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I ask not only on behalf of these, but also on behalf of those who will believe in me through their word, that they may all be one.

As you, Father, are in me and lowest price for xenical I am in you, may they also be in us, so that the world may believe that you have sent me.

-- John 17:20-21, NRSV

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North American Academy of Ecumenists
 The North American Academy of Ecumenists invite you to participate in the realizing the gift of unity with which Jesus Christ establishes the church and by which the almhof.com Holy Spirit sustains it. The annual conference is open to all who are interested and involved in ecumenical work.

The Academy features presentations from leading theologians and ecclesiastics on the ecumenical issues of the day. Its membership includes teaching theologians, church officials, and clergy, religious and laity actively pursing Christian unity.

NAAE membership provides a subscription to the Journal of Ecumenical Studies in which conference presentations are published. Membership also helps support the expenses of the essay contest and providing the conference at the end of September.

The membership period follows an academic year of June through May, while the wow look it buy cheap nexium JES subscription is a calendar year beginning in January. Each annual volume includes four separate issues, one per season, with NAAE papers appearing in either the Summer or Fall issue; roughly a year after presentation.      

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Berlin's Ecumenical Interfaith Room of Silence: A Symbol of Peace and Harbinger of Hope
 By Donald E. Messer*

Amid the distracting noise in the heart of bustling Berlin, Germany, exists an ecumenical, interfaith Room of Silence where people from around the world stop to pray and meditate.

Located within the famed Brandenburg Gate, where opposing military forces and acceleratebasketball.com political ideologies clashed until the Berlin Wall collapsed in 1989, the Room of Silence was created as a symbol of peace and inclusiveness for all people.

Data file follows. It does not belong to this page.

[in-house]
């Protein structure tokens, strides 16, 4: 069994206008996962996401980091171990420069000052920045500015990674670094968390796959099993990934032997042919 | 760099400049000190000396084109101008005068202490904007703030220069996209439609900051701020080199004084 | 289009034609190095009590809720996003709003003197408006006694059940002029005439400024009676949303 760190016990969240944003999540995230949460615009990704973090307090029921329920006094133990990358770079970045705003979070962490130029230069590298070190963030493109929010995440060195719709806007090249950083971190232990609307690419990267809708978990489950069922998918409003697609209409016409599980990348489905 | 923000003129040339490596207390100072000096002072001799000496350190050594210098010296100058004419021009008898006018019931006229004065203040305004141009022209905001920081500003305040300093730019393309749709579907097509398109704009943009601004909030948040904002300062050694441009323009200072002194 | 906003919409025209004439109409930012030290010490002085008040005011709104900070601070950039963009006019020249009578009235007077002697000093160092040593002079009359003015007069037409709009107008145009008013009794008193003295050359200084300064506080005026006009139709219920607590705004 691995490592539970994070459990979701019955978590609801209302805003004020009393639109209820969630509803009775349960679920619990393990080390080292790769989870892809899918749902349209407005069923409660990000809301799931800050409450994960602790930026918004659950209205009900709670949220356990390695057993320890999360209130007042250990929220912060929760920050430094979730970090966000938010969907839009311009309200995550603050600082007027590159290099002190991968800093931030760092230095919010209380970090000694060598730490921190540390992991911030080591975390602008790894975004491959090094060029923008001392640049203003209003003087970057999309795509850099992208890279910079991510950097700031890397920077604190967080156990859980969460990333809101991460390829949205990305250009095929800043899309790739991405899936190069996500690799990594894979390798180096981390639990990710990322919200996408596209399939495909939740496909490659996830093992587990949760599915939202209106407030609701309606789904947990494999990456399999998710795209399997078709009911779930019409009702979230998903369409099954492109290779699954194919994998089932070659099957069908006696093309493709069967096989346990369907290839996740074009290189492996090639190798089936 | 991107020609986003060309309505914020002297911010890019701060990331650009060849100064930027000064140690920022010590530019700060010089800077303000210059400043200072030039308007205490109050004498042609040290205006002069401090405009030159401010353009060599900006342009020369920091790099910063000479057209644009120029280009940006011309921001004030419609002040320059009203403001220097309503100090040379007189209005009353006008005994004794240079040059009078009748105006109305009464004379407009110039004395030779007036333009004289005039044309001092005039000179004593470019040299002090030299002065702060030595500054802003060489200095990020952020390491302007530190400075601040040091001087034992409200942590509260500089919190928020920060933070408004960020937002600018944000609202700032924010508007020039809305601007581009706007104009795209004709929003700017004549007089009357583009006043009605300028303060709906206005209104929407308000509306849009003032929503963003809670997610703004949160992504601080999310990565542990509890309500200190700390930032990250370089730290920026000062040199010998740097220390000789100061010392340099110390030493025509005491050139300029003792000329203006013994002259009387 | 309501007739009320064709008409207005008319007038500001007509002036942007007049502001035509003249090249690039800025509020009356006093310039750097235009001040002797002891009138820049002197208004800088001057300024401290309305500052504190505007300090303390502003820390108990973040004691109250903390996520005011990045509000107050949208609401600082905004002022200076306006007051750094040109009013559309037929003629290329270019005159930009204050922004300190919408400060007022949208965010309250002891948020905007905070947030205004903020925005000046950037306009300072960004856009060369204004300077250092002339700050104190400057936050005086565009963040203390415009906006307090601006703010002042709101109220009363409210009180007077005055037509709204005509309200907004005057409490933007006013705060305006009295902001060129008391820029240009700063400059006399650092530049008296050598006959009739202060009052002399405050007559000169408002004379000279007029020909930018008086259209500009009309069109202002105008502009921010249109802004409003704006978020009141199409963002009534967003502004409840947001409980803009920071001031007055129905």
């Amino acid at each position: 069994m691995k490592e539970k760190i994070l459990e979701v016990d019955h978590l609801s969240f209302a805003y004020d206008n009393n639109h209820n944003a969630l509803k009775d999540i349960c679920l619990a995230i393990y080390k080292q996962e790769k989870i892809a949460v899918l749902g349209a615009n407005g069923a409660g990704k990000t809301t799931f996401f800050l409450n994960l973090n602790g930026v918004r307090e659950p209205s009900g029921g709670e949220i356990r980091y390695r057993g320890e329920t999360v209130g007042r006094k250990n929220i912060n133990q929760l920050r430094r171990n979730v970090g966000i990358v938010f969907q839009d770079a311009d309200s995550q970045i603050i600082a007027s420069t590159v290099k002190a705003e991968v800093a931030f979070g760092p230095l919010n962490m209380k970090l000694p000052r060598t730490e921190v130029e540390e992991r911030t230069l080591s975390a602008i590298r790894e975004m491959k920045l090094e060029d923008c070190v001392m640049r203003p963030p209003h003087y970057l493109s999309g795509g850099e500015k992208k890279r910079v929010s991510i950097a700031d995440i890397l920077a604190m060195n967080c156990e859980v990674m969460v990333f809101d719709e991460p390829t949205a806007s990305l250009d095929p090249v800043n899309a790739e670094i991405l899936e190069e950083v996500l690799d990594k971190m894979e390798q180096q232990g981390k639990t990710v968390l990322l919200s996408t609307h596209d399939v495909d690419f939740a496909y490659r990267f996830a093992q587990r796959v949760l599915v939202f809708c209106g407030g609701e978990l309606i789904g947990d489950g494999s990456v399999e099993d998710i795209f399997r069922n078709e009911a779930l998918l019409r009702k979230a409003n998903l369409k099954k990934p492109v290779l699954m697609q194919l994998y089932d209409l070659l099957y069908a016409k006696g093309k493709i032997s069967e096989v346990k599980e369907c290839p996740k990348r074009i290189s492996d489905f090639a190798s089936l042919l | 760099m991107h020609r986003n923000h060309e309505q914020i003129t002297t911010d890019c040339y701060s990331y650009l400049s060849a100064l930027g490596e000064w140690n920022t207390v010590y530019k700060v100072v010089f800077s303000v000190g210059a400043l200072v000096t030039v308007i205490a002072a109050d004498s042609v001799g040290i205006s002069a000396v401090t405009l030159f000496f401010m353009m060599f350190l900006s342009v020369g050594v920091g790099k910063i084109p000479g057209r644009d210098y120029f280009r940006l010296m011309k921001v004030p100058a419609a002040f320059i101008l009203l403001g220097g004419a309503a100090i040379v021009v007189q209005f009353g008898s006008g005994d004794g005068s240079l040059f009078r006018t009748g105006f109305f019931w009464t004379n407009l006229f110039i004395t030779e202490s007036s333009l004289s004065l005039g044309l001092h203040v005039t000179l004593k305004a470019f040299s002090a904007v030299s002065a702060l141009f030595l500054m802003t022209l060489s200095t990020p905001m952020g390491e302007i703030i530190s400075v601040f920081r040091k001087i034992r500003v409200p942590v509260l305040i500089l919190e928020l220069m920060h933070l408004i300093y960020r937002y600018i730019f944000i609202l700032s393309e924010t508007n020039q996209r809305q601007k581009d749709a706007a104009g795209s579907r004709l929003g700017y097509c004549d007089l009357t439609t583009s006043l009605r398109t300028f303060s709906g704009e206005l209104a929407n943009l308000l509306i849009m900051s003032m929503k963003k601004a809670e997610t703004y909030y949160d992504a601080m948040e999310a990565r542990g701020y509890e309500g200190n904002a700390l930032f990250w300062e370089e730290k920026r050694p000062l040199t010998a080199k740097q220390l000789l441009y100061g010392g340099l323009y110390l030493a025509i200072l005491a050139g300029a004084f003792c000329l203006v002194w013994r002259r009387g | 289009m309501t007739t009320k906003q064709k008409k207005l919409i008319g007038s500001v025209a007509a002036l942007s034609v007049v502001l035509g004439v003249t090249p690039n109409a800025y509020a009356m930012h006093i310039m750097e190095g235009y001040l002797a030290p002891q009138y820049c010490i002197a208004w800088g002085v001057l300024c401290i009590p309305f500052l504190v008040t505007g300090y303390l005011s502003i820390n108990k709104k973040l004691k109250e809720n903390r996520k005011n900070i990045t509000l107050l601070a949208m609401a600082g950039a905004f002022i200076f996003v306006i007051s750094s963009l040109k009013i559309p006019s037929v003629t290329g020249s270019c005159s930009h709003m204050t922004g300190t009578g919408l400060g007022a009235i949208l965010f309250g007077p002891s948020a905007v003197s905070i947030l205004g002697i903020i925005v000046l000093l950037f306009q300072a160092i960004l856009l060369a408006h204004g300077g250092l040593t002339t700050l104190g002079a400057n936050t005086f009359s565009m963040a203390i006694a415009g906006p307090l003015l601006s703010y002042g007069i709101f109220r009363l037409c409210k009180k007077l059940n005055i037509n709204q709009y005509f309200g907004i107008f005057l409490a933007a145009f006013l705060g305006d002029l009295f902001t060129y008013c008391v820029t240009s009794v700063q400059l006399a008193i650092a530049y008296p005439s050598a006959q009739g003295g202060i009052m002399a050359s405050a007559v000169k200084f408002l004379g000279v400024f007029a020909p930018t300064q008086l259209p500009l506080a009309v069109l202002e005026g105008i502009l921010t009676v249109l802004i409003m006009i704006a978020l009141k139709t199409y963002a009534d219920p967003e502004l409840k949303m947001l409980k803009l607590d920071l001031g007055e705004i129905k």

Persons are encouraged to enter without fear.  A statement of purpose invites individuals to "remain in silence, . . . relax, gain strength for daily life, . . . meditate and to feel gratitude . . . ."  The sponsors say the room is "a symbol .  . . to tolerance and the brotherhood of humanity embracing all nationalities and ideologies, a continuous reminder against violence and xenophobia .  .  . a small step towards peace and spiritual unity.” 
Pulpit Exchange to Encourage Unity

 As an active participant in Churches Uniting in Christ (CUIC) the United Methodist Office of Christian Unity and Interreligious Relationships (OCUIR) recommends United Methodist pastors share in a pulpit exchange with our CUIC partners.  The hope is such an exchange will enliven visible unity among the churches and celebrate the journey we are taking together.  Such exchanges would be between the following faith communions: The African Methodist Episcopal Church, The African Methodist Episcopal Zion Church, The Christian Church (Disciples of Christ), The Christian Methodist Church, The Episcopal Church, The International Council of Community Churches, The Moravian Church (Northern Province), The Presbyterian Church (USA), The United Church of Christ and The United Methodist Church.  The Evangelical Lutheran Church in America is also a partner in mission and http://fenedex.nl/buy-accutane-acne-treatment dialogue and may be included. CUIC suggests the exchanges take place during the Easter Season (between now and Pentecost on May 24) and between the International Day of Prayer for Peace (September 21) and World Communion Sunday (October 4), remembering any non-United Methodist preacher should be approved in advance by the local District Superintendent. 


Click here for suggestions for implementing Churches Uniting in Christ. 




Ecumenical Pilgrimage Focuses On Celebration of the Past And Commitment To The Future

By Donald E. Messer*

 An Ecumenical Civil Rights Pilgrimage of forty-six laity and clergy, that started at the birthplace of Baptist preacher Martin Luther King, Jr., in Atlanta, and ended at the motel where he was martyred in Memphis, traced not only the struggles of the past but focused on contemporary issues of justice and equality.

Led from March 5 to 9 by retired St. Luke's United Methodist pastor, Rev. M. Kent Millard, and Bob Zehr, both of Indianapolis, the interracial ecumenical group of Presbyterians, Catholics, Quakers, and United Methodist clergy and laity, also included students and faculty of Christian Theological Seminary (a Disciples of Christ seminary), and a seminary student from Garrett-Evangelical Theological Seminary.

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